Olivia Drake

Employees Serve as Panelists at Sustainability Conference

Three Wesleyan employees participated in the Northeast Campus Sustainability Consortium’s Annual Meeting June 4-5. The meeting focused on effective collaborations within campus, between campuses, and between campus and community.

Three Wesleyan employees participated in the Northeast Campus Sustainability Consortium’s Annual Meeting, June 4–5 in Beckham Hall. The meeting focused on effective collaborations within a campus, between campuses, and between campus and community.

Valerie Nye, director of financial services; Jeff Murphy, facilities business manager; and Joyce Jacobsen, provost and vice president for academic affairs, participated on a panel focused on the theme "How to effect meaningful change by working with senior leaders."

Valerie Nye, director of financial services; Jeff Murphy, facilities business manager; and Joyce Jacobsen, provost and vice president for academic affairs, participated on a panel focused on the theme “How to effect meaningful change by working with senior leaders.”

Doris Duke Foundation Supports ICPP’s Performing Artist Case Studies

This summer, students seeking a master’s degree in performance curation from Wesleyan’s Institute for Curatorial Practice in Performance (ICPP) are working on six performing artist case studies funded by the Doris Duke Charitable Foundation.

On July 16, the ICPP Entrepreneurial Strategies class discussed their first artist — Becca Blackwell, an award-winning trans actor, performer and writer based in New York City. Blackwell is working with consultants and mentors at ICPP to develop a strategic framework for the next two to five years of their career. Blackwell will also be presenting their work at Wesleyan on October 5.

Photos of the class are below: (Photos by Richard Marinelli)

This summer, students seeking a master's degree in performance curation from Wesleyan's Institute for Curatorial Practice in Performance are busy taking classes. 

Sarah Wilbur and Paul-Bonin Rodriguez are teaching the Entrepreneurial Strategies course this summer.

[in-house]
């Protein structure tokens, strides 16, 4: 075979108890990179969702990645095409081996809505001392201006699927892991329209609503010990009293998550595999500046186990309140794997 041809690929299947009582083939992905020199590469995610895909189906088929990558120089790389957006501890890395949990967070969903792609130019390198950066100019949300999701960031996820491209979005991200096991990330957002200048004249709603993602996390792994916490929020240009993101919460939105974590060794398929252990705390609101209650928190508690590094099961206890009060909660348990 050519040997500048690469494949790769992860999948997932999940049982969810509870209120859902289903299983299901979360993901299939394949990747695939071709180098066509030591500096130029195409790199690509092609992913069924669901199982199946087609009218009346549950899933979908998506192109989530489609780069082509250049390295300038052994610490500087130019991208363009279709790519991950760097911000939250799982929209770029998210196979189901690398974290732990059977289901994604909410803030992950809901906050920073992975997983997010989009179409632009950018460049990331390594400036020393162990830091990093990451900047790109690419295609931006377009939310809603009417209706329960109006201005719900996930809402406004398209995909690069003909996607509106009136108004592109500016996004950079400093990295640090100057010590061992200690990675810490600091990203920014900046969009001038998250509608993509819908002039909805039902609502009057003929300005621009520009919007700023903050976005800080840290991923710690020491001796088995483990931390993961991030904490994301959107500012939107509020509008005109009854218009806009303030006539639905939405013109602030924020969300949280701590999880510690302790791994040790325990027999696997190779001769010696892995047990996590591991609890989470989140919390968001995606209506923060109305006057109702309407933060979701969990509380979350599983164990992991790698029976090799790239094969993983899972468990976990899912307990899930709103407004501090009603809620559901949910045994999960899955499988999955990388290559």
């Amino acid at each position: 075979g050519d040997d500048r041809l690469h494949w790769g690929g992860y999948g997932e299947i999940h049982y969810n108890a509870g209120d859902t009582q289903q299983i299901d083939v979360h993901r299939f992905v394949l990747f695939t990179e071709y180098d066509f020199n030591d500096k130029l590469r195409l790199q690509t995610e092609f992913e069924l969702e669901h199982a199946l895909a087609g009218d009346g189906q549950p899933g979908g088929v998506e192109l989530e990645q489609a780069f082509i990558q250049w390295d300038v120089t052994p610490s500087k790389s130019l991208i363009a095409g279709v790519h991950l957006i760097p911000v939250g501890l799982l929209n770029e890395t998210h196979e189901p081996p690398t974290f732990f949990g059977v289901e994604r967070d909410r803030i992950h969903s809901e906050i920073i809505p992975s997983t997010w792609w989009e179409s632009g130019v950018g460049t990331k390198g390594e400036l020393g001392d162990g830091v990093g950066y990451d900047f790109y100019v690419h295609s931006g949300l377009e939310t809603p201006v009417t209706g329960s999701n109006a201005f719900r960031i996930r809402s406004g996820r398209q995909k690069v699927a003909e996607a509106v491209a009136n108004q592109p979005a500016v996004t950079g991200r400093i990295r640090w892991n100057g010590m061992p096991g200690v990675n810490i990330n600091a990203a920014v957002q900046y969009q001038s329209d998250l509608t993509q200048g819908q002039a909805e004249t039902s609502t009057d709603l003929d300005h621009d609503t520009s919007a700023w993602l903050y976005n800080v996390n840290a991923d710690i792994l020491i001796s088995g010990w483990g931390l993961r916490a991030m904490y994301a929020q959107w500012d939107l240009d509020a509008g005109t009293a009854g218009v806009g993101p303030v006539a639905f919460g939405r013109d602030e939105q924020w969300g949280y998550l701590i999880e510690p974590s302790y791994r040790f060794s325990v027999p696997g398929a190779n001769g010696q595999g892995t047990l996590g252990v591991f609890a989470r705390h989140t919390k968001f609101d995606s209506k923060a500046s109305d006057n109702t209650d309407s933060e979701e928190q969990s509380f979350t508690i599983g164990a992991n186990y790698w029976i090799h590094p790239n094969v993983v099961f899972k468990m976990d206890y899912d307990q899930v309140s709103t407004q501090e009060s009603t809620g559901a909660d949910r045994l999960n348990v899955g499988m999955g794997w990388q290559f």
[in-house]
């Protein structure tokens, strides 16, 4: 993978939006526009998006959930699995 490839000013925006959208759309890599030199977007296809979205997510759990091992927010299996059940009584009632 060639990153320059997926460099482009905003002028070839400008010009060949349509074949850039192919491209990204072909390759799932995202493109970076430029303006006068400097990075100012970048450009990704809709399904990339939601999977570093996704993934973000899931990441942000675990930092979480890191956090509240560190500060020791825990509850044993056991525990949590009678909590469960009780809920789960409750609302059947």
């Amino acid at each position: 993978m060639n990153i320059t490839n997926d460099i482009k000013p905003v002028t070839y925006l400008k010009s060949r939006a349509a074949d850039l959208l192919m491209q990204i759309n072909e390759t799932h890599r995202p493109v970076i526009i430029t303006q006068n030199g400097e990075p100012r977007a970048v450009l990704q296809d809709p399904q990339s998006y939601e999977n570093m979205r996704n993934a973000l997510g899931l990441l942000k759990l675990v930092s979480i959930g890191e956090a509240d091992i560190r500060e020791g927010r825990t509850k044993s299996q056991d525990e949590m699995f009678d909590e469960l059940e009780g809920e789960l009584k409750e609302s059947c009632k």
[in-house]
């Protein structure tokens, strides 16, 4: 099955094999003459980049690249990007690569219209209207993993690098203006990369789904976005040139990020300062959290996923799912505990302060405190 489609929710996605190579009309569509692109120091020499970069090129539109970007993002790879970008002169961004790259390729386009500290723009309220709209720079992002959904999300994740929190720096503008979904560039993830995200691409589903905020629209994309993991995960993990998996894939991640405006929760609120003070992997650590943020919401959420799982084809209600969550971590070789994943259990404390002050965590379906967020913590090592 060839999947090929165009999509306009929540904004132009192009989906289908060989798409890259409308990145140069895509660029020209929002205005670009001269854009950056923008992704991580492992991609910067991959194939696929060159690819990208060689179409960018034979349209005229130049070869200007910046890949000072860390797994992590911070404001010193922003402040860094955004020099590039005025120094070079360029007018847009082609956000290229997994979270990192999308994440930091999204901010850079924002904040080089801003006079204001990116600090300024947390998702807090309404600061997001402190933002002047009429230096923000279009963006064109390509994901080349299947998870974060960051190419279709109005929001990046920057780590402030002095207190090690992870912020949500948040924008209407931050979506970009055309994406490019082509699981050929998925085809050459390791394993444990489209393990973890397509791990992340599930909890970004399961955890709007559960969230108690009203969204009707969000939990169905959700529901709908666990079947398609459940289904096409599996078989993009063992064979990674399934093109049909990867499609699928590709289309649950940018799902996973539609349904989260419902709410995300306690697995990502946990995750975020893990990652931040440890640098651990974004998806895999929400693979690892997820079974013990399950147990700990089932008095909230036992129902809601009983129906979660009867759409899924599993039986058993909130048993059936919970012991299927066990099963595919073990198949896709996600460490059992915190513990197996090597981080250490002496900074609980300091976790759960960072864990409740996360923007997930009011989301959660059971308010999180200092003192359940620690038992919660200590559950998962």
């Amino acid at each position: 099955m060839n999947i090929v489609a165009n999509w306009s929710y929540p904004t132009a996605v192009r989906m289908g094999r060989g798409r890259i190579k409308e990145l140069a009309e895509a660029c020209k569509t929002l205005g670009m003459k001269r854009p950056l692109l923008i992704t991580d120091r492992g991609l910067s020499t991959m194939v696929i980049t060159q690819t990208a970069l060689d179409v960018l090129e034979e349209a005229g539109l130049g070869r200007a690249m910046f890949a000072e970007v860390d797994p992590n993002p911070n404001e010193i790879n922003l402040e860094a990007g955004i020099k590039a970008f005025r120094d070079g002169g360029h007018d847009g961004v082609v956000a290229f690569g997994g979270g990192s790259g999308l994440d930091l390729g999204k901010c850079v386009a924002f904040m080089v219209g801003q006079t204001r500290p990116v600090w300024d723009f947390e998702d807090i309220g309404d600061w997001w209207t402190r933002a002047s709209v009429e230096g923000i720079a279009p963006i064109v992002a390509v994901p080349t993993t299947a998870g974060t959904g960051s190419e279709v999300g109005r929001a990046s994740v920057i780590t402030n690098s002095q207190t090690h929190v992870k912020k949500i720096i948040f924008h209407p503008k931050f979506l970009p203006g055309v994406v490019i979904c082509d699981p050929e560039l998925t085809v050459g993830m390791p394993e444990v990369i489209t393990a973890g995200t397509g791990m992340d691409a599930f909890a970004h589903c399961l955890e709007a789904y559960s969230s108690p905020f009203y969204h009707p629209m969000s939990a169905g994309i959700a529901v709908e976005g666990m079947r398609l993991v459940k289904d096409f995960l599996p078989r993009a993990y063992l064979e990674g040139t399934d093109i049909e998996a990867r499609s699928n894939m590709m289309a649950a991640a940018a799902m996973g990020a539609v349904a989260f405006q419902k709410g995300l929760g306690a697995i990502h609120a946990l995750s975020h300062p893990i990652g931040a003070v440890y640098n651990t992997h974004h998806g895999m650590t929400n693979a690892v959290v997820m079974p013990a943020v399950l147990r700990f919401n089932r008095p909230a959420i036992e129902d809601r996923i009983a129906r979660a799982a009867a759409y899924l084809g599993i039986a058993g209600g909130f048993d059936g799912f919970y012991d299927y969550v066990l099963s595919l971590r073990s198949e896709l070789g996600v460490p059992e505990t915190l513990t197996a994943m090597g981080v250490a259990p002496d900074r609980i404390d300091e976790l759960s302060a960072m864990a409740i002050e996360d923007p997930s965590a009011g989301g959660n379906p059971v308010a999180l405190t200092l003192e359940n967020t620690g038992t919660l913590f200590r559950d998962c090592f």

Students Share Summer Research Projects at Poster Session

Cher Qin ’21 presented her quantitative analysis study titled “Text Classification of 2016 Presidential Campaign Advertisement” during a poster session July 26. Qin’s advisors are Pavel Oleinikov, associate director of the Quantitative Analysis Center, and Erika Franklin Fowler, associate professor of government.

More than 135 undergraduate research fellows shared their summer-long research during a poster session on July 26 in Exley Science Center.

Students from the Psychology Department, College of the Environment, Biology Department, Neuroscience and Behavior Program, Chemistry Department, Physics Department, Astronomy Department, Math and Computer Science Department, Quantitative Analysis Center, Molecular Biology and Biochemistry Department, and Astronomy Department presented posters. Posters often contain text, graphics, and images that illustrate the students’ research results on a single board. Poster session attendees can view the posters and interact with the authors.

The summer research program is hosted by the College of Integrative Sciences.

“We had possibly the largest poster session ever this year, with presentations by students from across the sciences, as well as many departments in the social sciences,” said Francis Starr, professor of physics, professor of integrative sciences, professor of molecular biology and biochemistry, head of the College of Integrative Sciences. “Year after year, I am in awe of what our Wesleyan students are capable of.”

Photos of the poster sessions are below: (Photos by Olivia Drake)

Rochelle Spencer ’20 shared her poster titled “Dendrimer Synthesis via Highly Efficient Thoil-Michael Reactions.” Her advisor is Brian Northrop, associate professor of chemistry, associate professor of integrative sciences.

Art by 4 Alumni Featured in Popular Michael Jackson Exhibit